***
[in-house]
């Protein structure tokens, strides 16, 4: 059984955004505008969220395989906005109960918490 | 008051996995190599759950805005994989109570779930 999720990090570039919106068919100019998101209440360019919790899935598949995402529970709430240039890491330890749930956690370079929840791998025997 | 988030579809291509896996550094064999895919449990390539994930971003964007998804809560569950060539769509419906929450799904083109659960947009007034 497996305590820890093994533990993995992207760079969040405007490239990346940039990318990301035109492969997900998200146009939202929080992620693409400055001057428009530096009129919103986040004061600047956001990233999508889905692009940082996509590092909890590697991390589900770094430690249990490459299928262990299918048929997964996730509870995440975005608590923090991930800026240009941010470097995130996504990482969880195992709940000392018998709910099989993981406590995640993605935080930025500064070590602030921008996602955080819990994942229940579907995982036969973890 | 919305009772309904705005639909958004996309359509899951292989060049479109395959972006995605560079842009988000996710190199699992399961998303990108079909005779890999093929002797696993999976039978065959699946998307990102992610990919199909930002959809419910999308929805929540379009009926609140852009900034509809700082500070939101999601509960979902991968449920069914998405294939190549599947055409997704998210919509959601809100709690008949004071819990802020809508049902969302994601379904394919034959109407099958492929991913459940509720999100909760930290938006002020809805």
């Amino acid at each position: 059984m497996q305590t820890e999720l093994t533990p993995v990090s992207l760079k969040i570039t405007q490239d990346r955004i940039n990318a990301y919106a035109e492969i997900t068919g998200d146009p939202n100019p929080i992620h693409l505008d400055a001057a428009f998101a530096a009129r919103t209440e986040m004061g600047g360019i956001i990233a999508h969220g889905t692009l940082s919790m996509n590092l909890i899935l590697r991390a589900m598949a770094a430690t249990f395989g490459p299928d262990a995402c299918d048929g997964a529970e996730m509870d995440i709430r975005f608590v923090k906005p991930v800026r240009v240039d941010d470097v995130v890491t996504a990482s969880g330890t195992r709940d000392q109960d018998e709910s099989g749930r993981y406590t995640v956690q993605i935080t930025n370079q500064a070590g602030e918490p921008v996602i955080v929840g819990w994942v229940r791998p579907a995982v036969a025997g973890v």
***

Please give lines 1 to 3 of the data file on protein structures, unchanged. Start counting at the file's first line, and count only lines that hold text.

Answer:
[in-house]
């Protein structure tokens, strides 16, 4: 059984955004505008969220395989906005109960918490 | 008051996995190599759950805005994989109570779930 999720990090570039919106068919100019998101209440360019919790899935598949995402529970709430240039890491330890749930956690370079929840791998025997 | 988030579809291509896996550094064999895919449990390539994930971003964007998804809560569950060539769509419906929450799904083109659960947009007034 497996305590820890093994533990993995992207760079969040405007490239990346940039990318990301035109492969997900998200146009939202929080992620693409400055001057428009530096009129919103986040004061600047956001990233999508889905692009940082996509590092909890590697991390589900770094430690249990490459299928262990299918048929997964996730509870995440975005608590923090991930800026240009941010470097995130996504990482969880195992709940000392018998709910099989993981406590995640993605935080930025500064070590602030921008996602955080819990994942229940579907995982036969973890 | 919305009772309904705005639909958004996309359509899951292989060049479109395959972006995605560079842009988000996710190199699992399961998303990108079909005779890999093929002797696993999976039978065959699946998307990102992610990919199909930002959809419910999308929805929540379009009926609140852009900034509809700082500070939101999601509960979902991968449920069914998405294939190549599947055409997704998210919509959601809100709690008949004071819990802020809508049902969302994601379904394919034959109407099958492929991913459940509720999100909760930290938006002020809805």
């Amino acid at each position: 059984m497996q305590t820890e999720l093994t533990p993995v990090s992207l760079k969040i570039t405007q490239d990346r955004i940039n990318a990301y919106a035109e492969i997900t068919g998200d146009p939202n100019p929080i992620h693409l505008d400055a001057a428009f998101a530096a009129r919103t209440e986040m004061g600047g360019i956001i990233a999508h969220g889905t692009l940082s919790m996509n590092l909890i899935l590697r991390a589900m598949a770094a430690t249990f395989g490459p299928d262990a995402c299918d048929g997964a529970e996730m509870d995440i709430r975005f608590v923090k906005p991930v800026r240009v240039d941010d470097v995130v890491t996504a990482s969880g330890t195992r709940d000392q109960d018998e709910s099989g749930r993981y406590t995640v956690q993605i935080t930025n370079q500064a070590g602030e918490p921008v996602i955080v929840g819990w994942v229940r791998p579907a995982v036969a025997g973890v």